Assembly hacking, or ASM hacking, is the process of modifying a game's code instead of its data. This requires reverse engineering the relevant portion of the game.
Knowing an assembly language doesn't help a whole lot if the language you know is the wrong one. On the other hand, it will certainly make things a whole lot easier than if you are completely unfamiliar with assembly. Each processor will have its own language, for instance, the 6502 is very different from the 68000 (and much harder to use).
The order of assembly languages you may come across from easiest to toughest to use are roughly:
This is not necessarily the order in which they are easy to learn. For instance, the 6502 has far fewer instructions than the Z80. However, it has fewer registers, and they are smaller, so that it is more difficult to figure out the best way to do something -- something that may be perfectly straightforward on another processor, such as how to multiply two 16-bit numbers together. In general, the more powerful a processor is (in terms of functionality rather than speed), the easier it is to use but the harder it is to learn.
All assembly languages have a few things in common. For instance, each processor, and therefore its assembly language, has a few registers. A program carries out its tasks by manipulating these registers and memory. However, what registers are present and what they can do varies from processor to processor. For instance, the 6502 and Z80 both have a register named A which are similar in purpose, but are used in entirely different ways. All processors have a flags register, and they often have the same kind of flags, but the exact conditions which may set or clear a certain flag varies from processor to processor.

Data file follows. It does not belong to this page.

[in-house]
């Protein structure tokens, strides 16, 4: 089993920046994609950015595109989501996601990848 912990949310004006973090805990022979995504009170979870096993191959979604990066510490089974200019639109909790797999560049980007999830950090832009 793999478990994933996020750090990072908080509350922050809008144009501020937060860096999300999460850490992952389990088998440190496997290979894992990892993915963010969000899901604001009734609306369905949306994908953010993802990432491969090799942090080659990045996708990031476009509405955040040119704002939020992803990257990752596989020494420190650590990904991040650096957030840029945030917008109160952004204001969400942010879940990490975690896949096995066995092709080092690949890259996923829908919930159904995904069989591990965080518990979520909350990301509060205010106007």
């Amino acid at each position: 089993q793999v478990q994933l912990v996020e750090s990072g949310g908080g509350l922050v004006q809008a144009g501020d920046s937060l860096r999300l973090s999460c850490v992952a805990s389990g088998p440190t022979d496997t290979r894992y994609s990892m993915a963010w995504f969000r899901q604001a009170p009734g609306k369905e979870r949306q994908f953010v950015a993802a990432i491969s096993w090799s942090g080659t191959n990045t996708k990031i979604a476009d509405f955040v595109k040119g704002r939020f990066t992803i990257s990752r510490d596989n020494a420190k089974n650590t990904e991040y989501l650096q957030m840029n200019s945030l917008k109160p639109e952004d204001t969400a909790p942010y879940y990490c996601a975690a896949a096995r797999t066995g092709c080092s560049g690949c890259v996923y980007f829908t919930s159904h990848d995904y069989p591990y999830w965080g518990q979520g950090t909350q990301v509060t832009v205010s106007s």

All processors have at least one register that acts as an "accumulator". On the 6502 and Z80, it's named A; on the x86, it's AX; on the M68000, every D register acts as a sort of accumulator.
The accumulator is the primary register used for math.
All processors have at least one indexing register. On the 6502, they're X and Y; on the Z80, the primary indexing registers are IX and IY. All A registers are indexing registers on the M68000.
Registers used for counting aren't uncommon. On the 6502, these are usually X and Y (same as the indexing registers).
The program counter, or PC, is a register that holds the address of the current location in code. For example, if the PC is 8000, then the next instruction to execute is located at 8000.
The stack is a region in memory that contains temporary storage. Sometimes the processor specifies where the stack goes; for instance, the 6502 specifies that the stack is from $0100 to $01FF.
To use the stack, you push data in a register on it, and later pop it back into a register (it doesn't have to be the same register). Suppose register A holds a value that you need to keep, but you need register A for something else right now. So you push A onto the stack. Let's say the stack has the bytes 00 01 02, and A holds 10. Then the stack becomes 00 01 02 10. When you pop the value back into A, A will hold 10 again, and the stack will again become 00 01 02. The stack pointer contains the address at the top of the stack, so in our example, when you push 10 onto the stack, the stack pointer contains the address of that byte.
It's important to note that calling a subroutine (such an instruction is usually named JSR, BSR, or CALL; the first two mean Jump/Branch to SubRoutine) pushes an address onto the stack -- this is how the CPU knows where it came from. That means you can't just push something onto the stack before calling a routine and pop it from within the routine.
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